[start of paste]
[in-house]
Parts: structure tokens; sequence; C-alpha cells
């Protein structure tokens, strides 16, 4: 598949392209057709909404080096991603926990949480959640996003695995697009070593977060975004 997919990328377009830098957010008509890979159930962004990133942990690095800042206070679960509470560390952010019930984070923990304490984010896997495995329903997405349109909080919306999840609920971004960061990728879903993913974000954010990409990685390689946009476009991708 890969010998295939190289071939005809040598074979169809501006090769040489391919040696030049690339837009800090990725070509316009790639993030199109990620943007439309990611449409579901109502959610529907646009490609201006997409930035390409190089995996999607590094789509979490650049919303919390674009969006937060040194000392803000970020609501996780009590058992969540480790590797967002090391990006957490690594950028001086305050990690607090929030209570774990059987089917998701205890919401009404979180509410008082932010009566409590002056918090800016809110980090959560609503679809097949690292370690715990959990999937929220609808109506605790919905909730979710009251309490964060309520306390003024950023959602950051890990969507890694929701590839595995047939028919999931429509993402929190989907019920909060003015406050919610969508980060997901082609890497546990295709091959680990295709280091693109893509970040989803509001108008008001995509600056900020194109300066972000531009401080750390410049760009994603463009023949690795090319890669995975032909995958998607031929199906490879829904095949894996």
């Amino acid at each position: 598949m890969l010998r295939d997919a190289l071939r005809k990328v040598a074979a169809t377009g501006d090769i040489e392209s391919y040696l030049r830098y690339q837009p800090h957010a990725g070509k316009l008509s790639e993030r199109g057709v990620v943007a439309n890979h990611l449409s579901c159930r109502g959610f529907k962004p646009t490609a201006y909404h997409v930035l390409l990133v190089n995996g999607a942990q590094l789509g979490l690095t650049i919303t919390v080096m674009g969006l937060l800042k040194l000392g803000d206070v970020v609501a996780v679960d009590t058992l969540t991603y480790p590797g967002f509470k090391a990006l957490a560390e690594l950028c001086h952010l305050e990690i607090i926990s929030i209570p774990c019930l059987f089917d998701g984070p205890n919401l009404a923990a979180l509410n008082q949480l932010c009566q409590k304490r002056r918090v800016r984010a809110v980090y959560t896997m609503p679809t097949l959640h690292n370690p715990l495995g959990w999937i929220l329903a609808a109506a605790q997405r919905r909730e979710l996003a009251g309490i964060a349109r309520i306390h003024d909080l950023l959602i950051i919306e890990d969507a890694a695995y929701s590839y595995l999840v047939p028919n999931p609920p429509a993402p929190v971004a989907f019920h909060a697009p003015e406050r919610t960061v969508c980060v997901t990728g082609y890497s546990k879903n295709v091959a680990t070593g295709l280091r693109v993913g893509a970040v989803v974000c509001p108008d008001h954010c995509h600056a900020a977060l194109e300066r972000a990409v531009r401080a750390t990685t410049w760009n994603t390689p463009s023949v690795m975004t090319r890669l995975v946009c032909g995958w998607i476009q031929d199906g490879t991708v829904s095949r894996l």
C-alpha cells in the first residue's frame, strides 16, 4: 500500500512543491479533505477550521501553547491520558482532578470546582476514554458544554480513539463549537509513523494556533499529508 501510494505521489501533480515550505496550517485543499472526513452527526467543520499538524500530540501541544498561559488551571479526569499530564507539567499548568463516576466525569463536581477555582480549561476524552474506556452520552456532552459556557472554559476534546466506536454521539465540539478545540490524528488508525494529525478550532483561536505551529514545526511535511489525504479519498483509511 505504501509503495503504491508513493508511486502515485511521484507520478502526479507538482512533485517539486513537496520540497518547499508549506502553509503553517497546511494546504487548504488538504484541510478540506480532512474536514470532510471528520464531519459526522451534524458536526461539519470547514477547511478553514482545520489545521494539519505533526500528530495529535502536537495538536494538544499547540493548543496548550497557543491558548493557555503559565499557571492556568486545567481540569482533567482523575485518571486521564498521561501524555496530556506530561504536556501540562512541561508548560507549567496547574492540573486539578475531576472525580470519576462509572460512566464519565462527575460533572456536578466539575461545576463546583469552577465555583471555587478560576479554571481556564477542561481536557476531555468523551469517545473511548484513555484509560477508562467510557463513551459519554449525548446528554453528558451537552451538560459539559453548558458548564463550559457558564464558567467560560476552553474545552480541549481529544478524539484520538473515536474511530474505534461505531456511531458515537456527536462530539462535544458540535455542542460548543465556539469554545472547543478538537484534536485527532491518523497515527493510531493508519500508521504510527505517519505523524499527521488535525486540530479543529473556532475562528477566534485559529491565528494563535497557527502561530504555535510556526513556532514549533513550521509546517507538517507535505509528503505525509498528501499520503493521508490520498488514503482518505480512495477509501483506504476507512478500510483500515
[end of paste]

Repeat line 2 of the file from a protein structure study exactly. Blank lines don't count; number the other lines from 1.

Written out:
Parts: structure tokens; sequence; C-alpha cells